I made some deviled eggs for Jan’s Ethno Breakfast—a local (Bay Area) meeting of corporate ethnologists. We had some leftover smoked trout and I thought I would experiment with it, in case Jan asked me to make another dish for the next event. Plain deviled eggs are an infinite canvas for creative new dishes.
Category Archives: Holidays
Being the cook of the family, Jan frequently asks me to make something when she needs a mitzva meal or a dish for a potluck. Last week it was Ethno Breakfast—a local (Bay Area) meeting of corporate ethnologists. Since all except the largest firms hire only one person in this discipline, this can be an isolated job—one anthropologist amongst an entire company of engineers and MBAs. Jan has been pushing this field for several years, so some of the local practitioners are her former students. Ethno Breakfast provides a community to share ideas and problems once a month.
Adapted from a Family Cookbook Project recipe
Jan and Eilene went to Hopi this summer and came back loving hominy. I made some Hopi beans and hominy, but I used canned corn for the dish. I bought a bag of pozole corn with the intent of making it fresh, but Eilene said she wanted Mexican pozole instead.
Note: In some American recipes it is spelled posole.
For me Claudia’s Chocolate Mousse is the mousse by which all others are judged. It is however, not a health food. It has replaced cakes as the go-to dessert for special occasions. Jan has spent years perfecting the techniques of making this mousse, but it took her years more before she dared to tinker with mom’s recipe. This Easter, Jan made chocolate mousse with Drambuie.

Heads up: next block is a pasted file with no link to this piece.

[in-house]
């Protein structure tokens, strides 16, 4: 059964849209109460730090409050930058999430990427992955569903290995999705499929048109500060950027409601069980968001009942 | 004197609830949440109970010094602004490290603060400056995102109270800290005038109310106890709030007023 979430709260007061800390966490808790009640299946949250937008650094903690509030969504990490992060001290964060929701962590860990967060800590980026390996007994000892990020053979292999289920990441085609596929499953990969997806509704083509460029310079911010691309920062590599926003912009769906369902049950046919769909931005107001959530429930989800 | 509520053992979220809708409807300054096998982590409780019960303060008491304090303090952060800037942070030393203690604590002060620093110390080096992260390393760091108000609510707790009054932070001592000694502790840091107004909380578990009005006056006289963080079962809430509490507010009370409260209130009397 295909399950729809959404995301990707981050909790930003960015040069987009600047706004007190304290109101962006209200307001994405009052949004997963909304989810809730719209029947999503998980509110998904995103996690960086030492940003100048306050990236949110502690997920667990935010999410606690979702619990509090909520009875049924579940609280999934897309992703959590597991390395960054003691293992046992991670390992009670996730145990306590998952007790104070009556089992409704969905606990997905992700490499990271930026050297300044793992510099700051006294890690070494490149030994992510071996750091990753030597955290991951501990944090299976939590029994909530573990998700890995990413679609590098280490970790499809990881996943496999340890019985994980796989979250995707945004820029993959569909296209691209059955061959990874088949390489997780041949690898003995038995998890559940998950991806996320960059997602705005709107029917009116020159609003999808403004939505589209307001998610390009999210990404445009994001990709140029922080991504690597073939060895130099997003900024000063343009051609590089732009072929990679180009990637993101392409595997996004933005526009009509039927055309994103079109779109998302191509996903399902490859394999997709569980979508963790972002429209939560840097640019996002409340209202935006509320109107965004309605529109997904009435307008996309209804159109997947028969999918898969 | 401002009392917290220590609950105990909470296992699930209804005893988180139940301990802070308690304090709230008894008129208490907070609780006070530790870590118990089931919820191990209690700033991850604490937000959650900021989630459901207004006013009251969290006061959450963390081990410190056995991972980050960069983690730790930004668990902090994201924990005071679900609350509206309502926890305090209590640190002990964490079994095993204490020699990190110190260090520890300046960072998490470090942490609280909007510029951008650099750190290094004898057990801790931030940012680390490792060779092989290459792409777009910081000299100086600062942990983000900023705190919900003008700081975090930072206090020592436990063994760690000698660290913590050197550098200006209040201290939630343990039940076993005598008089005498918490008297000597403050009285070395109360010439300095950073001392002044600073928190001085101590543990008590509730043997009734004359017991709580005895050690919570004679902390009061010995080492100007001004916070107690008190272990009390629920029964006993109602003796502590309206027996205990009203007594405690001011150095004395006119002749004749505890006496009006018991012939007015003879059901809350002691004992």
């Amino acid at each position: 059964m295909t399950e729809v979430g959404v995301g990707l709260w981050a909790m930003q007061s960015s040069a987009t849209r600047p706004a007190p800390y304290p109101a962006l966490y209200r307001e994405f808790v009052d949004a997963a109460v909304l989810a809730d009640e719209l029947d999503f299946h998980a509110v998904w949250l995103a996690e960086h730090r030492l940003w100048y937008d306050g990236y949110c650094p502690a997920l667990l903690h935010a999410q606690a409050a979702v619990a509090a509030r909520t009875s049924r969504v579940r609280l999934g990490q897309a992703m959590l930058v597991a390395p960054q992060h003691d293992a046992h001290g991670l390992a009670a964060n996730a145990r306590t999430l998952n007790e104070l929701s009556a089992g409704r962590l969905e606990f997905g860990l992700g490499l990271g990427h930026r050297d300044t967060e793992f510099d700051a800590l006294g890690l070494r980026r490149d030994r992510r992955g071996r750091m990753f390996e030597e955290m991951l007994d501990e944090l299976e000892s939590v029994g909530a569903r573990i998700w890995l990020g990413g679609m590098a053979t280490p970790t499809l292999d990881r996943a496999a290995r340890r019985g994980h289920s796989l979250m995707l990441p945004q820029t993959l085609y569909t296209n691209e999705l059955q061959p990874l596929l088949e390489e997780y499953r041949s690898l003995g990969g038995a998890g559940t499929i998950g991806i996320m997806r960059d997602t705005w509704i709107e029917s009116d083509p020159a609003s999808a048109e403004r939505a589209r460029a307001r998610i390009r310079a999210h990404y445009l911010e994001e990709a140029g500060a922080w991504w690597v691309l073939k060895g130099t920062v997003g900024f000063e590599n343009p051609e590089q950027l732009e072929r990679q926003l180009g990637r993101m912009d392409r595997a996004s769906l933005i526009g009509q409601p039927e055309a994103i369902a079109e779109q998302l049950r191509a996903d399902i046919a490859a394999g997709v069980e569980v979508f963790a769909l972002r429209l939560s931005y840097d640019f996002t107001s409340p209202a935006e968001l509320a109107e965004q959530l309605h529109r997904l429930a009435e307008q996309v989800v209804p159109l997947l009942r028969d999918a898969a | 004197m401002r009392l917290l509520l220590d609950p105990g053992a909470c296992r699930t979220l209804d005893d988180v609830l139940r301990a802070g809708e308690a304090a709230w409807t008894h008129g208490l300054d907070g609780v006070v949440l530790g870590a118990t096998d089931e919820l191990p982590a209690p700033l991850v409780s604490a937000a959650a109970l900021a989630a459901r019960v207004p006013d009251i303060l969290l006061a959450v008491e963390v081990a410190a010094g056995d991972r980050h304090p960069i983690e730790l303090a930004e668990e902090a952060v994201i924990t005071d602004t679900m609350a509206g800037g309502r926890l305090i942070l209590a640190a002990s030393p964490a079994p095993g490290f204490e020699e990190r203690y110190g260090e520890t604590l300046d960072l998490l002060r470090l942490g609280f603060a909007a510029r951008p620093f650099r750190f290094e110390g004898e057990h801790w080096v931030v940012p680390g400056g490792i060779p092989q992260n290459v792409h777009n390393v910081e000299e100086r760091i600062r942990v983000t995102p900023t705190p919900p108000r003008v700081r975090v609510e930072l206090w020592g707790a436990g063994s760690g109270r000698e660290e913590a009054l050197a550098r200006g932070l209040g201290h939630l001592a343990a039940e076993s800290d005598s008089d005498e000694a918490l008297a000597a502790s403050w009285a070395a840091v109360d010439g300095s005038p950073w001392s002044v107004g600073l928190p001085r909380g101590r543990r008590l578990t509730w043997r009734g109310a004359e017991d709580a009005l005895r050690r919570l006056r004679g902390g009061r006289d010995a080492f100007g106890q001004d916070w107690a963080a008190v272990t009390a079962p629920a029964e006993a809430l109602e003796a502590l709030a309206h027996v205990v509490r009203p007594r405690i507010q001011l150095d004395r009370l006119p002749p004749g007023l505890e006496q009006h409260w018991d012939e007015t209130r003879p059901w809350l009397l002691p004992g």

For me Claudia’s Chocolate Mousse is the mousse by which all others are judged. It is however, not a health food. It has replaced cakes as the birthday/holiday treat in our house. Jan has spent years perfecting the techniques of making my mother’s mousse, but it took her years before she dared to tinker with mom’s recipe. This weekend, I am making Israeli couscous with almonds, Jan decided that chocolate mousse with Amaretto would be a good dessert for my Father’s Day dinner.
I decided to barbecue some tri-tip for Memorial Day. I have done this roast many different ways—California Fusion, Sichuan, Salt and Pepper with Green Pepper Sauce, Moroccan, Santa Maria style, Teriyaki, Cajun, and just plain Barbequed. What could I do that was new and different? I looked at some recipes marinating beef in red wine, but they seemed mundane.
This is more of a California Fusion revamp of the original, rather than a traditional colcannon. Potatoes are the staple of the traditional Irish diet and colcannon was, most likely, mostly potatoes with a little bit of vegetable added in—usually cabbage. Jan is always pushing me to add more high fiber vegetables and to cut back on the simple starches—i.e. potatoes—so mine is now about a 50/50 ratio of potato to veg. I also doubt that chicken broth or garlic were readily available in a humble traditional Irish cottage.
For me Claudia’s Chocolate Mousse is the mousse by which all others are judged. It is however, not a health food. Jan has started to make it on anyone’s birthday. Jan spent years perfecting the techniques of making the mousse, but she got bored with making just “chocolate” mousse. She now make a different variation every time she make it.
Jan, Miriam, and Eilene all wanted latke for the last day of Hanukkah. I made both regular potato latke and less traditional sweet potato latke. Miriam also wanted roasted Brussels sprouts. Latke and sprouts are both side dishs, so I decided I wanted to make a stuffed meatloaf as my main dish, a variation on an Ashkenazi klops.